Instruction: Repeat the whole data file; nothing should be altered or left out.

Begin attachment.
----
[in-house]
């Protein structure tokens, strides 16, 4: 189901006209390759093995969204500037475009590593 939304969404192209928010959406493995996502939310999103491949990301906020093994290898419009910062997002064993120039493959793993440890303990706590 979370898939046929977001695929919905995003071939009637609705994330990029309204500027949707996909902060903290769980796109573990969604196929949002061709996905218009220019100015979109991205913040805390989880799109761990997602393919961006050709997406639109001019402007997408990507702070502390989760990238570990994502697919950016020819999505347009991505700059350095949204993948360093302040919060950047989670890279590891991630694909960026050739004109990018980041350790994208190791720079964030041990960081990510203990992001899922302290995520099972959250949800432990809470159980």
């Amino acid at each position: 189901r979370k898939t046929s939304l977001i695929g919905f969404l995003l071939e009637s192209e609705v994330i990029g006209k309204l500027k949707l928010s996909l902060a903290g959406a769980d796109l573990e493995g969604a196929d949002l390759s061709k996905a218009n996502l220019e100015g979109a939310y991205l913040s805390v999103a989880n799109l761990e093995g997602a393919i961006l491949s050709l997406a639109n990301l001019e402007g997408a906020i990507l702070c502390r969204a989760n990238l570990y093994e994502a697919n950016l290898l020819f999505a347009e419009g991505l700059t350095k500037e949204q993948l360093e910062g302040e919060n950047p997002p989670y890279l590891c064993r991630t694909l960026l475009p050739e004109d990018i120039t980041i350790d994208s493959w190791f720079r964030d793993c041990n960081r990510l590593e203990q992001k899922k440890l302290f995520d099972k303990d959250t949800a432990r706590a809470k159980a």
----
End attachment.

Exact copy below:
[in-house]
């Protein structure tokens, strides 16, 4: 189901006209390759093995969204500037475009590593 939304969404192209928010959406493995996502939310999103491949990301906020093994290898419009910062997002064993120039493959793993440890303990706590 979370898939046929977001695929919905995003071939009637609705994330990029309204500027949707996909902060903290769980796109573990969604196929949002061709996905218009220019100015979109991205913040805390989880799109761990997602393919961006050709997406639109001019402007997408990507702070502390989760990238570990994502697919950016020819999505347009991505700059350095949204993948360093302040919060950047989670890279590891991630694909960026050739004109990018980041350790994208190791720079964030041990960081990510203990992001899922302290995520099972959250949800432990809470159980």
């Amino acid at each position: 189901r979370k898939t046929s939304l977001i695929g919905f969404l995003l071939e009637s192209e609705v994330i990029g006209k309204l500027k949707l928010s996909l902060a903290g959406a769980d796109l573990e493995g969604a196929d949002l390759s061709k996905a218009n996502l220019e100015g979109a939310y991205l913040s805390v999103a989880n799109l761990e093995g997602a393919i961006l491949s050709l997406a639109n990301l001019e402007g997408a906020i990507l702070c502390r969204a989760n990238l570990y093994e994502a697919n950016l290898l020819f999505a347009e419009g991505l700059t350095k500037e949204q993948l360093e910062g302040e919060n950047p997002p989670y890279l590891c064993r991630t694909l960026l475009p050739e004109d990018i120039t980041i350790d994208s493959w190791f720079r964030d793993c041990n960081r990510l590593e203990q992001k899922k440890l302290f995520d099972k303990d959250t949800a432990r706590a809470k159980a």